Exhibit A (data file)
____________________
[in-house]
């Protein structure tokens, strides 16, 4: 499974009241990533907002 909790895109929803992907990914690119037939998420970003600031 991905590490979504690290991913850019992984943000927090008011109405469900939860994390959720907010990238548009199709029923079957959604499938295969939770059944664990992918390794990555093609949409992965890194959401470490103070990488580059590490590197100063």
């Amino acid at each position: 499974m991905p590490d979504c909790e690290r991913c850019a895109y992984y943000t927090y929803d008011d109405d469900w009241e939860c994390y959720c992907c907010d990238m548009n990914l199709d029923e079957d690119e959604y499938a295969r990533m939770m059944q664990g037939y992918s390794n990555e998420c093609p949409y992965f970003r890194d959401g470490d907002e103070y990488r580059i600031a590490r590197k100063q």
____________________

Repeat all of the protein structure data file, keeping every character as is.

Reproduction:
[in-house]
């Protein structure tokens, strides 16, 4: 499974009241990533907002 909790895109929803992907990914690119037939998420970003600031 991905590490979504690290991913850019992984943000927090008011109405469900939860994390959720907010990238548009199709029923079957959604499938295969939770059944664990992918390794990555093609949409992965890194959401470490103070990488580059590490590197100063």
């Amino acid at each position: 499974m991905p590490d979504c909790e690290r991913c850019a895109y992984y943000t927090y929803d008011d109405d469900w009241e939860c994390y959720c992907c907010d990238m548009n990914l199709d029923e079957d690119e959604y499938a295969r990533m939770m059944q664990g037939y992918s390794n990555e998420c093609p949409y992965f970003r890194d959401g470490d907002e103070y990488r580059i600031a590490r590197k100063q």